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Using open-ended questions

Assessments in high school should often move beyond standard multiple-choice and essay tests. The following activity is an example of an assignment that allows teachers to assess students’ research skills, knowledge of historical figures and ability to engage in higher-order thinking, such as evaluating, analyzing and comparing. These sorts of assessments provide opportunities for students to learn as well as to show what they already know. After reading this assignment, you might talk with your mentor or mentee about designing a similar assessment in your own courses.

For this activity, each student chooses a civil rights activist to research and gathers biographical information about that person. Then students must choose three questions to answer from the list below. These open-ended questions are designed to encourage students to move beyond gathering background information and begin making connections between the person they have researched and larger issues.

Historical participant questions

Choose 3 of these questions to answer for each of your civil rights participants. You can use three different questions for each person or use three of the same.

  1. If this participant were alive now, what might he or she accomplish today? How do you know?
  2. How is this participant like or unlike you? Explain.
  3. This participant has come back to visit the President of the United States. What advice might the participant give the president?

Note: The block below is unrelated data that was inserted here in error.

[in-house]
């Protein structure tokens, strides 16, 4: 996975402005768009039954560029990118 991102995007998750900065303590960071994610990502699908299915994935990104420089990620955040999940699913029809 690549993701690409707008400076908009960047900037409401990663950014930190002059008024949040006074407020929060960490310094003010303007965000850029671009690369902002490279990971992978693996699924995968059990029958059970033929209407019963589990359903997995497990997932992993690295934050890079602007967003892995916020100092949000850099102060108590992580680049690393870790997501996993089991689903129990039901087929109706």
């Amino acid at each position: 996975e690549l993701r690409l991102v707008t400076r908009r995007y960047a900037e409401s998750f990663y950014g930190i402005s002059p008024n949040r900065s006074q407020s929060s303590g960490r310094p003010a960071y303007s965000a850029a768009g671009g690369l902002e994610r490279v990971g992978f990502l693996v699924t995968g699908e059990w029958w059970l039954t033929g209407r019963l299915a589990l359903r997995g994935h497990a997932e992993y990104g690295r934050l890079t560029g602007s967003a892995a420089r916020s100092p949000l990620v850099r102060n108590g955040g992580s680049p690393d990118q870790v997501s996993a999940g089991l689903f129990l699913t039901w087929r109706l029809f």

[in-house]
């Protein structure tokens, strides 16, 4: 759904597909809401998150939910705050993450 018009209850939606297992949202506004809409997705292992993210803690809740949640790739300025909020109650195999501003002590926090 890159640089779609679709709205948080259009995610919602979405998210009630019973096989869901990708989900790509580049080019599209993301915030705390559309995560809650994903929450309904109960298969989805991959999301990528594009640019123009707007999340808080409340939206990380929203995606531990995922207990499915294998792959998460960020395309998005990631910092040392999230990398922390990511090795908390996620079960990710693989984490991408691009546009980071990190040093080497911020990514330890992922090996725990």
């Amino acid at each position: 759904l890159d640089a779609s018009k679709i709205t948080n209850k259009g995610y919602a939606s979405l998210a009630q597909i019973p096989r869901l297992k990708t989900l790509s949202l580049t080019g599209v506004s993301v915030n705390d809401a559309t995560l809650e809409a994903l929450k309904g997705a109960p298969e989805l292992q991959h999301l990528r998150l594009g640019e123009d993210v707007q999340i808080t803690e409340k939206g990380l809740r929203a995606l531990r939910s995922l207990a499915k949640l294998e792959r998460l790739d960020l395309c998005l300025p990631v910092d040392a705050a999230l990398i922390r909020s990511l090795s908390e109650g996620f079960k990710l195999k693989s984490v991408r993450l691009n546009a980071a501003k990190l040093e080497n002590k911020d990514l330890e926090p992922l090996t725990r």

4. How might the world be different if this participant never lived? Explain in detail.
  5. What is the most important value reflected by the actions of this person?
  6. Consider the accomplishments of this participant. If you were her or him, of what accomplishment would you be most proud? Why?
  7. If you could ask this person three questions, what would they be? Why?
  8. This person has been granted three wishes to change today’s world. Explain what these three wishes might be.
  9. If there were one action of this person you could change, which would it be? Why?
  10. Describe the physical characteristics of this person. If you could change one, which one would you change? Why?
  11. If the character took a vacation today, where might he or she choose to go and why?
  12. You have been granted one day to go back in history to become this person. What day would you pick and what would you do differently?
  13. This person sits at home alone writing in a diary. He or she starts to write, “The one thing that bothers me most…” Complete the idea and explain your choices.
  14. You have been granted special powers that make you invisible and let you travel through time. What event in the life of the participant would you choose to observe? Why?

Please be sure to answer all of your questions completely using thought and creativity. Each response needs to be at least 3 sentences in length. All of your responses need to be written using COMPLETE SENTENCES.

Sample Answer to Question #1

If Martin Luther King Jr. were alive today, I believe that he would still be preaching peace and trying to unite the races. Although some things have changed since he participated in sit-ins and freedom rides, there still is a lot to accomplish in terms of racial equality in the United States. I think Martin Luther King Jr. would be a prominent speaker and possibly a very influential political figure. He was such a dynamic speaker that I think he would hold a political office if he were still alive today.